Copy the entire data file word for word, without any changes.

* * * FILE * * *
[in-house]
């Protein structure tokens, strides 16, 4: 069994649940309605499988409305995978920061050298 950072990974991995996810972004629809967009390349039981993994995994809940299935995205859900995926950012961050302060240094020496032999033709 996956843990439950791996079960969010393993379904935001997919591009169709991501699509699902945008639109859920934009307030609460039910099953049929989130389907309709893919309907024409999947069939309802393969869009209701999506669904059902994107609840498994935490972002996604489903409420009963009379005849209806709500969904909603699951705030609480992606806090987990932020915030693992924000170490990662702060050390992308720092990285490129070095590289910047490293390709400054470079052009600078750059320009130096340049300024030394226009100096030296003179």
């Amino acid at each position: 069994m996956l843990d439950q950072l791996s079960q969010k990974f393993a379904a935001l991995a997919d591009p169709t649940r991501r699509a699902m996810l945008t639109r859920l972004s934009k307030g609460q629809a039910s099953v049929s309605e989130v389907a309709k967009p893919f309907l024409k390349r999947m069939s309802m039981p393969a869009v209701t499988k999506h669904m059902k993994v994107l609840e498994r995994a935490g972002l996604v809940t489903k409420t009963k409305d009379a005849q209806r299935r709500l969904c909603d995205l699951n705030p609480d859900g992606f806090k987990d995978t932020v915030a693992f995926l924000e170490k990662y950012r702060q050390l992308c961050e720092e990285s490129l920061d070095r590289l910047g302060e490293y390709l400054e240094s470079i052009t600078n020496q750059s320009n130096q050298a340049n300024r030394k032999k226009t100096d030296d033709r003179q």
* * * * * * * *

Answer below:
[in-house]
């Protein structure tokens, strides 16, 4: 069994649940309605499988409305995978920061050298 950072990974991995996810972004629809967009390349039981993994995994809940299935995205859900995926950012961050302060240094020496032999033709 996956843990439950791996079960969010393993379904935001997919591009169709991501699509699902945008639109859920934009307030609460039910099953049929989130389907309709893919309907024409999947069939309802393969869009209701999506669904059902994107609840498994935490972002996604489903409420009963009379005849209806709500969904909603699951705030609480992606806090987990932020915030693992924000170490990662702060050390992308720092990285490129070095590289910047490293390709400054470079052009600078750059320009130096340049300024030394226009100096030296003179």
């Amino acid at each position: 069994m996956l843990d439950q950072l791996s079960q969010k990974f393993a379904a935001l991995a997919d591009p169709t649940r991501r699509a699902m996810l945008t639109r859920l972004s934009k307030g609460q629809a039910s099953v049929s309605e989130v389907a309709k967009p893919f309907l024409k390349r999947m069939s309802m039981p393969a869009v209701t499988k999506h669904m059902k993994v994107l609840e498994r995994a935490g972002l996604v809940t489903k409420t009963k409305d009379a005849q209806r299935r709500l969904c909603d995205l699951n705030p609480d859900g992606f806090k987990d995978t932020v915030a693992f995926l924000e170490k990662y950012r702060q050390l992308c961050e720092e990285s490129l920061d070095r590289l910047g302060e490293y390709l400054e240094s470079i052009t600078n020496q750059s320009n130096q050298a340049n300024r030394k032999k226009t100096d030296d033709r003179q």